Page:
My twin sister Joy and I have much in common aside from a birth date and pasty legs – we love her kids and mine; we love Pee-wee Herman; we enjoy a lovely nap and we eat soft boiled eggs over dry cereal – the important things. But our differences become more pronounced as we age.
She lived in Boston for maybe a decade, just a couple minutes’ drive from the greatest video rental place on the globe, Video Oasis.
Truly, it was an oasis of all things horror movie. It had everything. I would search the internet, compile lists, plot out every inaccessible horror film in creation and take said list with me to this glorious font of B-movies, where the overweight smoker of an owner always, always had what I was looking for.
1974 Blaxploitation classic Abby (aka The Blaxorcist)? Yep.
Martin Landau’s lost 1982 insane asylum flick Alone in the Dark? Got it.
Often I’d have to settle for VHS, sometimes for what was clearly a handmade, pirated copy, but what did I care? Sisters of Satan (noted by Satanist and film critic Nikolas Schreck as “the best soft core Satanic lesbian nun film that Mexico has ever produced”) wasn’t just going to find its own way onto my TV screen.
Alas, city life grew tiresome for my sister and her burgeoning family, and they uprooted to the wilds of Vermont. Only about three hours from Boston and its magnificent pool of schlock horror, Hinesberg, Vermont may as well have been another planet.
A heavily wooded planet.
They searched out their dream home, nestled in the woods on a lake. Technically – and by that I mean, if you ask Joy – they don’t live in a log cabin in the woods. For my purposes, it’s a log cabin. It is definitely in the woods.
I am not one with the woods.
In fact, of all my countless and paralyzing fears, nothing evokes the kind of panic in me that the woods does. The forest fills me with a pathological, deep and abiding, blind terror.
And yet—as if to get away from me—Joy moved her clan into one of my nightmares.
Joy’s family adapted quickly. I was on the phone with her and her wee one Vivian, then two, when Viv caught a fat frog. From my end of the phone I could make out Joy’s side of the conversation.
“Wow, it’s a big one. He has orange marks on his belly, can you see that? He won’t let you pick him up, though. Oh, look at that, he did let you pick him up. Be gentle. Be careful with him.”
“Don’t squeeze. Don’t Squeeze. DON’T SQUEEZE!”
The wildlife didn’t bother my little Vermonsters one iota. Ruby, Vivian’s older sister and bunkmate, came nonchalantly down the stairs one morning to announce on her way to eat breakfast, “There’s a bat in my room.”
“It’s black with a gray head,” she clarified as her dad Jeff made his way upstairs, as if he might mistake this bat with some other.
Given her utterly nonplussed response to the invader, Jeff assumed it was something else – a big moth, maybe. Ruby sleeps on the top bunk. Surely if an actual bat were flying around that close to her sweet little head, she’d be a bit more excited about it.
It was indeed a bat.
A good sized bat, which only made it all the more embarrassing for Jeff and Joy when they freaked right the hell out while their baby girls yawned and ate their morning granola.
But you have to get used to critters if you’re going to live where Joy and Jeff live.
At one point, their neighbors’ chickens were being picked off one by one.
“I think it’s a fisher cat,” Jeff said.
What’s a fisher cat?
“It’s not a wolverine,” Joy explained to me.
Wait, what?!! Is that supposed to be calming?
She has seen bears.
There are fucking predators in Joy’s yard.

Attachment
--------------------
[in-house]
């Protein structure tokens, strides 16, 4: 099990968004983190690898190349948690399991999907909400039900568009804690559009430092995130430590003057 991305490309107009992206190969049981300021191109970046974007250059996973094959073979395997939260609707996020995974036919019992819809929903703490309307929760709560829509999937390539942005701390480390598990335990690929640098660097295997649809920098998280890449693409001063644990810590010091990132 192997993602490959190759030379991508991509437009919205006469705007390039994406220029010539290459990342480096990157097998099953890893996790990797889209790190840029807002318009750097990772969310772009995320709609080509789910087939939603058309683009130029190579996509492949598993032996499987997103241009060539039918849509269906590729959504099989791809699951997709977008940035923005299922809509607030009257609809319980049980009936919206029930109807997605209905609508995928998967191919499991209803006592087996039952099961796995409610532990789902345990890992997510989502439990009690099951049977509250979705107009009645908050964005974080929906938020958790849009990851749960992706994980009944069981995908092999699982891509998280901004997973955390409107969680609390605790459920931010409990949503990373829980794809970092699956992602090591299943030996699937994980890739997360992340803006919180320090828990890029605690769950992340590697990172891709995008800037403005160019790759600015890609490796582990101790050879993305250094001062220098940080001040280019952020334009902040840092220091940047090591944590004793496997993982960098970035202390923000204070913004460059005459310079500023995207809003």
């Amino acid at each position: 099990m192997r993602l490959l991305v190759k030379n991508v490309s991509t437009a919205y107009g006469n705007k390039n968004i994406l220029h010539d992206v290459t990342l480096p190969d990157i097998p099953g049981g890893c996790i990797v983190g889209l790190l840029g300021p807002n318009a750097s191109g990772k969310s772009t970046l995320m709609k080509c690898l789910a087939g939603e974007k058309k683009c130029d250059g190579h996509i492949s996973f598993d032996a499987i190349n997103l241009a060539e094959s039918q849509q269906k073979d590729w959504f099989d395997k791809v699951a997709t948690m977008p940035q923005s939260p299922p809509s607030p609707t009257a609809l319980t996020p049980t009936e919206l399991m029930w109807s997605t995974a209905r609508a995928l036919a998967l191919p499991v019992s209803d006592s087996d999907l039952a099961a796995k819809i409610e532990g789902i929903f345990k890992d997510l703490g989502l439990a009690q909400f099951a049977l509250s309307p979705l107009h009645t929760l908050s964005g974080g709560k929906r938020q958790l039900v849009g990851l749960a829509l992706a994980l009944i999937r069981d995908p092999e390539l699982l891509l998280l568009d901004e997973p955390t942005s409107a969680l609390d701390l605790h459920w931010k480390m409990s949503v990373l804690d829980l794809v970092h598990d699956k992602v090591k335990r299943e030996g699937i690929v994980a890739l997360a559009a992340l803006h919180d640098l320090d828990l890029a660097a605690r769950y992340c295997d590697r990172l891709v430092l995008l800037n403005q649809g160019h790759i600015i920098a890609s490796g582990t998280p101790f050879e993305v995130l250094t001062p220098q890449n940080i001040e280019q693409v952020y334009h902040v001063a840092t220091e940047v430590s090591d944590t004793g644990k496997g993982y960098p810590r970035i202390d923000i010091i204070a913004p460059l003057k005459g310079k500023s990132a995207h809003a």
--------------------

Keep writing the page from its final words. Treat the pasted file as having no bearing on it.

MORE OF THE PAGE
Forgive me my ignorance. These are not worries we have at my house.
Off the deck out back Joy often sees woodchucks (according to Ruby, their babies are called chucklings), a fox or two, any number of birds – all of which possess a rustic charm when I can see them through the safety of a securely locked window.
At night, though, when these critters become nothing but glinting eyeballs, I prefer the comfort of the basement.
That’s where I stay when I visit, and that’s A-OK with me.
There are no windows in the basement.
In fact, I kid you not, the basement is so dark that Joy keeps a plastic miner’s helmet equipped with a light near the futon so guests can find their way around at night.
Whenever I visit the Family Vermonster I bring with me horror films set in the woods. I don’t know if it’s masochism or a clumsy attempt to face my fears, but it has become a ritual.
On one visit, after the girls went to bed, Joy, Jeff, and I lounged around the basement guest quarters and watched the sub-par Aussie camping nightmare Lost Weekend.
You know it? Fools dumb enough to spend time in the woods are unceremoniously picked off by angry animals.
Afterward, Jeff retired and Joy and I sat up making fun of people, as is our way.
We were interrupted by the sound of critters.
Joy kept talking, though through a nervous smile.
I silenced up and waited for Joy to share some comforting words about what that noise was and how it meant me no harm.
The noise came again.
It wasn’t a mouse, wasn’t even mice. It sounded like a multitude of medium sized mammals with claws skittering across the first-floor hardwood.
“What the fuck?” I queried.
She smiled again, shrugged her shoulders and held her hands out in a ‘kids do the darndest things’ kind of expression.
“What does that mean?!!”
“I don’t know,” she offered anxiously. “Maybe keep the basement door closed?”
That night I naturally lay awake until images of rodents and scurrying varmints overcame me, their glinting eyeballs creeping toward me from every dark recess in the basement.
Slowly the beings morphed with my dreamier brain into furry little beasties. Some were feline and fanged. Some had orange markings on their bellies, others, gray heads.
They dashed in and out of the shadows, under furniture, around corners, looking for what – meat?
It seems to me they were searching for meat.
I swear some of them were wearing miners’ helmets.